My great grandparents arrived in America over a century ago from Sicily. They were dirt poor, uneducated, swarthy, and considered undesirable by the ruling Protestant standard of the day. Sicilians weren’t much liked by other Italians to the north back home either. They wandered the country from Alabama to Chicago and eventually settled in Boerum Hill, Brooklyn.
This is the church where members of my family were married, baptized, and eulogized. In the days of the Great Depression in the 1930s my great grandparents raised ten children in a one bedroom apartment with a toilet down the hall they shared with other families. The bathtub was in the kitchen. Water was heated on the stove. In order to help pay the rent they took on boarders – yes, in the same one bedroom apartment – and my great grandmother had to cook for them and do their laundry by hand along with all her other responsibilities. My great grandfather lost both his legs while on the job at the railroads. He was fired for being careless. No pension. No Social Security. No nothing. He had to buy his own wooden legs. Afterward he sold things from a pushcart on the street to earn money.
The Boerum Hill of the 1940s and early 50s was slightly better. The economy had improved, the working class was able to more easily provide for essentials, and new government programs had created a partial safety net. My maternal grandfather had multiple sclerosis and died when my mother was six years old. After that things went from one kind of bad to another. They moved to live with relatives in Hialeah, Florida and later migrated to Los Angeles with other relatives. That’s one benefit of having nine siblings and an endless supply of cousins.
The thing that fascinates me about Boerum Hill is the way the neighborhood remained largely the same physically for nearly two centuries, but experienced wild demographic and economic pendulum swings. Beginning in the 1840s wealthy families built grand single family homes and luxury apartment buildings on what had been an old Dutch farm belonging to the Boerum family. Poor people don’t build elegant four story brick row houses with intricately carved doors and stone architectural details. And no landlord ever builds such places for low rent inhabitants. The place had declined spectacularly by the time my immigrant ancestors arrive. Otherwise they would have been priced out. As it happens, property owners could subdivide a grand old home into a dozen cramped apartments and get them to cash flow by sheer volume and deferred maintenance.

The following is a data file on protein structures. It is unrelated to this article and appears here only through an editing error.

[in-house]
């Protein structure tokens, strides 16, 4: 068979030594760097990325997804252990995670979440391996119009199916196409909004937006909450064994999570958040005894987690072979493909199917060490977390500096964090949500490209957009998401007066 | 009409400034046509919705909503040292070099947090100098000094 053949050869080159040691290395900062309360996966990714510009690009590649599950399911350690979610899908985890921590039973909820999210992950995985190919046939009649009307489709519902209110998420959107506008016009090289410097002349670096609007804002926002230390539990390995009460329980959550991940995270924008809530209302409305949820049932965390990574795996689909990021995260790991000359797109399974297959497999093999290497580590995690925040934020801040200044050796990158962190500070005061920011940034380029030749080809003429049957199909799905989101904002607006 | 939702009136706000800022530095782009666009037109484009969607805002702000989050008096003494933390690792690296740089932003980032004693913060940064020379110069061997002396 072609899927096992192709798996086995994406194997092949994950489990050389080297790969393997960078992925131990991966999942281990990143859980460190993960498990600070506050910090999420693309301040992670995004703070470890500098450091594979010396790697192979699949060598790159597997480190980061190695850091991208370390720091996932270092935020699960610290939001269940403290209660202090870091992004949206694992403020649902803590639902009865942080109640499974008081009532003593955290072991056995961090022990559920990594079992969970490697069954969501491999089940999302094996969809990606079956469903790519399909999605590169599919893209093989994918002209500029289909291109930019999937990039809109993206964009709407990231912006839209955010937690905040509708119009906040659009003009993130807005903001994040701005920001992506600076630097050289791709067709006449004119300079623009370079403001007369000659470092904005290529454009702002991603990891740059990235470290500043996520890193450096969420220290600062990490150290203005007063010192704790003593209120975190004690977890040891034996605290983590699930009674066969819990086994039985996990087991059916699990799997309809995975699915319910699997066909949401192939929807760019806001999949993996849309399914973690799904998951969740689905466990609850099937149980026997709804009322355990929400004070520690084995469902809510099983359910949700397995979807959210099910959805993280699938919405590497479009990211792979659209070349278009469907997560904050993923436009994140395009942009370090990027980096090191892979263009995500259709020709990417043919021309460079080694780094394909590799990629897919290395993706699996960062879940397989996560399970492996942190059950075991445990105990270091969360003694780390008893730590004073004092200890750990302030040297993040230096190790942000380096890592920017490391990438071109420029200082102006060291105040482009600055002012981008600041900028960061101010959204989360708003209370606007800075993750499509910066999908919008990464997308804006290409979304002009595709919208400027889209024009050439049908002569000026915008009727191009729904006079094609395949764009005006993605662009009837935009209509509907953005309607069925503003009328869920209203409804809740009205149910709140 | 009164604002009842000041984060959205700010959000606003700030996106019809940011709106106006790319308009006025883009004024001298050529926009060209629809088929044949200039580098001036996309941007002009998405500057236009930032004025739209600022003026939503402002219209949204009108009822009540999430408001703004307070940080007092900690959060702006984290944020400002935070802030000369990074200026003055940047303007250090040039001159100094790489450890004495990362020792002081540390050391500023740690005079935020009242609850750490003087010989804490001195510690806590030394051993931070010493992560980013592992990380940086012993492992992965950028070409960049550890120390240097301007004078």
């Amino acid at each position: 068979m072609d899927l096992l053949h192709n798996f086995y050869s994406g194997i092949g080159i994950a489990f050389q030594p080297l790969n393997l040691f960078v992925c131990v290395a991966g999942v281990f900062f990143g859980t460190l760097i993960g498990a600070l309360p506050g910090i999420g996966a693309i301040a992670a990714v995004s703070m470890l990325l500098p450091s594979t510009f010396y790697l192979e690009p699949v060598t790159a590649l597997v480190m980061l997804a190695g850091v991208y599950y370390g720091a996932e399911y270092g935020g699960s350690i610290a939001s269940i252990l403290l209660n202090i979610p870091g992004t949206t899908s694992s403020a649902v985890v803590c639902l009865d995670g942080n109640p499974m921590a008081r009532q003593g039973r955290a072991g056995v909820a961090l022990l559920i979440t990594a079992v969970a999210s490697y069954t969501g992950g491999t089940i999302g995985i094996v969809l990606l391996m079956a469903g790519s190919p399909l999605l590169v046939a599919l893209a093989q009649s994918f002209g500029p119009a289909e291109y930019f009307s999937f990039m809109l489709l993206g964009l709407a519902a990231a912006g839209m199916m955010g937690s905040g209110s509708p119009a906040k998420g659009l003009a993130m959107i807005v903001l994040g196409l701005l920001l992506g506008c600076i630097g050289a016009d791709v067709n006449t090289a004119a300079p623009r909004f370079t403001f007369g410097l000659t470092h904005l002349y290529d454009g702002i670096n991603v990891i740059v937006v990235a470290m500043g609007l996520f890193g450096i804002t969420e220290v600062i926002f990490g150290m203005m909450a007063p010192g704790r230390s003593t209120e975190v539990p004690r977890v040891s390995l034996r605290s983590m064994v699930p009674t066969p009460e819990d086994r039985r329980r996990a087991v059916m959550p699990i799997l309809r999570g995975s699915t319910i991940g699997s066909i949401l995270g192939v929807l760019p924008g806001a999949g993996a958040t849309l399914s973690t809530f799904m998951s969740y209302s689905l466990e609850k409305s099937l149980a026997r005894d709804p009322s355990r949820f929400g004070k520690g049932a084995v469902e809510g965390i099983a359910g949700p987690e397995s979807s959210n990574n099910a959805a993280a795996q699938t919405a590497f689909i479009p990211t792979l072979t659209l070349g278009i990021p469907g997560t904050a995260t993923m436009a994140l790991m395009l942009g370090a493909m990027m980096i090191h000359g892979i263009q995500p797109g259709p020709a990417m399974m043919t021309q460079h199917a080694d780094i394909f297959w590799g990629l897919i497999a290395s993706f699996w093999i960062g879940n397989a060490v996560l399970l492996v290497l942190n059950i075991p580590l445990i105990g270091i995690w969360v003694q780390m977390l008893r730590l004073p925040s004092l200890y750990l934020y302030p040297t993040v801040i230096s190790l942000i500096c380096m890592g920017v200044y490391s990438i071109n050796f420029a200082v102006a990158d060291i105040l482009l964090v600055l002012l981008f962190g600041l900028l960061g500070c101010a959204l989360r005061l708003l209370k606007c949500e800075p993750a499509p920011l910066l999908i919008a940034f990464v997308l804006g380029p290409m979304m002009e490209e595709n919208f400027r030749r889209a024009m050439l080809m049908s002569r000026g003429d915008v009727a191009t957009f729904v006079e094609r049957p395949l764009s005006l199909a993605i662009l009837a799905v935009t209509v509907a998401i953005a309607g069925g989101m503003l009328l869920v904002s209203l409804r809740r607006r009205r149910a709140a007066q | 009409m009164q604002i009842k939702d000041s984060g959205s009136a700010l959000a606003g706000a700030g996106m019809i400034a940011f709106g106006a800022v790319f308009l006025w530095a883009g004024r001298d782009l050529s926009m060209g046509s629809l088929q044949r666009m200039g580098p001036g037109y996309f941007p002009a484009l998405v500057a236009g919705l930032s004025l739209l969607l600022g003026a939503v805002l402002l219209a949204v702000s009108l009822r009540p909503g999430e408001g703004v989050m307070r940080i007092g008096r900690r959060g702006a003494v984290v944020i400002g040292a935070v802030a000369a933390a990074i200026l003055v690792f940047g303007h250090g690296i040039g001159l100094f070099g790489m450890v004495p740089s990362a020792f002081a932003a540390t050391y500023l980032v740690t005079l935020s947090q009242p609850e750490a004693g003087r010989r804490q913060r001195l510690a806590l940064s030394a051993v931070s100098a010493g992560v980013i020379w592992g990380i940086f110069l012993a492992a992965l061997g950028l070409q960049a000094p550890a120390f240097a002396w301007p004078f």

The raft of policies collectively called the G.I. Bill that were signed in to law by President Roosevelt near the end of World War II created an artificial middle class out of the same impoverished immigrant stock that had once occupied tenement buildings. The Irish, Greeks, Jews, Slavs, and Italians didn’t change. Instead, the nature of our national institutions shifted in such a way as to more completely fold them in to the fabric of society. As that freshly minted middle class migrated to the newly built suburbs an economic and cultural vacuum was left behind in the older urban neighborhoods. That vacuum in Boerum Hill was filled by the segments of the population that were intentionally excluded from the post war boom. As my elderly relatives used to say, the old neighborhood got very dark.
By the early 1970s Boerum Hill had hit bottom and it stayed there until the late 1990s. The underclass was largely ignored by the authorities, the schools and public parks were left to fester, and landlords had no incentive to do much of anything with their properties except extract rents from whoever might pay.
Today Boerum Hill is the most expensive neighborhood in New York City outside of Manhattan. It was rediscovered by the kinds of people who can afford to spend several million dollars on a charming old brick row house, gut renovate it, and bring it back to its 1800s charm, give or take some mod cons. Local shops and restaurants now cater to an upscale crowd in the same buildings that once stood boarded up. The neighborhood has come full circle, complete with private Montessori schools and artisanal craft beers. My great grandparents would be mystified – and completely priced out.
This isn’t a story about the Triumph of the City. New York is New York. It’s its own special weird kind of place that doesn’t necessarily translate to downtown Peoria, Fresno, or Harrisburg. But the ups and downs of Boerum Hill provides a kind of natural experiment. Over time… things change. And the change comes for reasons and in ways no one can ever entirely predict. The exclusive gated communities of North Dallas may persevere, or they might not. The semi abandoned slums of Detroit may fester forever. But it ain’t necessarily so…